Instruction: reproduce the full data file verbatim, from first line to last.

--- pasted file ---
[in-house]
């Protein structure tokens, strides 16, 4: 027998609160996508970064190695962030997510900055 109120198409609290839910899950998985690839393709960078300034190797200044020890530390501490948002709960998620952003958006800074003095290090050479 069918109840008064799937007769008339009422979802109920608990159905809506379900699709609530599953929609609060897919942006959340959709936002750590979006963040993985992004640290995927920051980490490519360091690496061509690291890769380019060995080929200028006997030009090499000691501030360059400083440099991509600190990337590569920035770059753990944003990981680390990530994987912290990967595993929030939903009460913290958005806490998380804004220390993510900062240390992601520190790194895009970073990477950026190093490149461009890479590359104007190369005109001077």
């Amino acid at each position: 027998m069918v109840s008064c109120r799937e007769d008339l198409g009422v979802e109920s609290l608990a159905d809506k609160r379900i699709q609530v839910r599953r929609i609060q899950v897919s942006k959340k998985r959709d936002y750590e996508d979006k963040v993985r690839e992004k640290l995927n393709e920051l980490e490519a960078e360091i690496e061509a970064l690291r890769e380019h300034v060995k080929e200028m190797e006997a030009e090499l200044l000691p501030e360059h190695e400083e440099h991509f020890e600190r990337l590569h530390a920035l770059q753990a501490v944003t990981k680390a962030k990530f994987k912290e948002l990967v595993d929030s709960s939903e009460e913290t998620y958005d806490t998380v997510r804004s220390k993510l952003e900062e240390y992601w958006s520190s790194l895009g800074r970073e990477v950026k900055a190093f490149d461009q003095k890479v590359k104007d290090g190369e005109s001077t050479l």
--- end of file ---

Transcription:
[in-house]
């Protein structure tokens, strides 16, 4: 027998609160996508970064190695962030997510900055 109120198409609290839910899950998985690839393709960078300034190797200044020890530390501490948002709960998620952003958006800074003095290090050479 069918109840008064799937007769008339009422979802109920608990159905809506379900699709609530599953929609609060897919942006959340959709936002750590979006963040993985992004640290995927920051980490490519360091690496061509690291890769380019060995080929200028006997030009090499000691501030360059400083440099991509600190990337590569920035770059753990944003990981680390990530994987912290990967595993929030939903009460913290958005806490998380804004220390993510900062240390992601520190790194895009970073990477950026190093490149461009890479590359104007190369005109001077």
């Amino acid at each position: 027998m069918v109840s008064c109120r799937e007769d008339l198409g009422v979802e109920s609290l608990a159905d809506k609160r379900i699709q609530v839910r599953r929609i609060q899950v897919s942006k959340k998985r959709d936002y750590e996508d979006k963040v993985r690839e992004k640290l995927n393709e920051l980490e490519a960078e360091i690496e061509a970064l690291r890769e380019h300034v060995k080929e200028m190797e006997a030009e090499l200044l000691p501030e360059h190695e400083e440099h991509f020890e600190r990337l590569h530390a920035l770059q753990a501490v944003t990981k680390a962030k990530f994987k912290e948002l990967v595993d929030s709960s939903e009460e913290t998620y958005d806490t998380v997510r804004s220390k993510l952003e900062e240390y992601w958006s520190s790194l895009g800074r970073e990477v950026k900055a190093f490149d461009q003095k890479v590359k104007d290090g190369e005109s001077t050479l």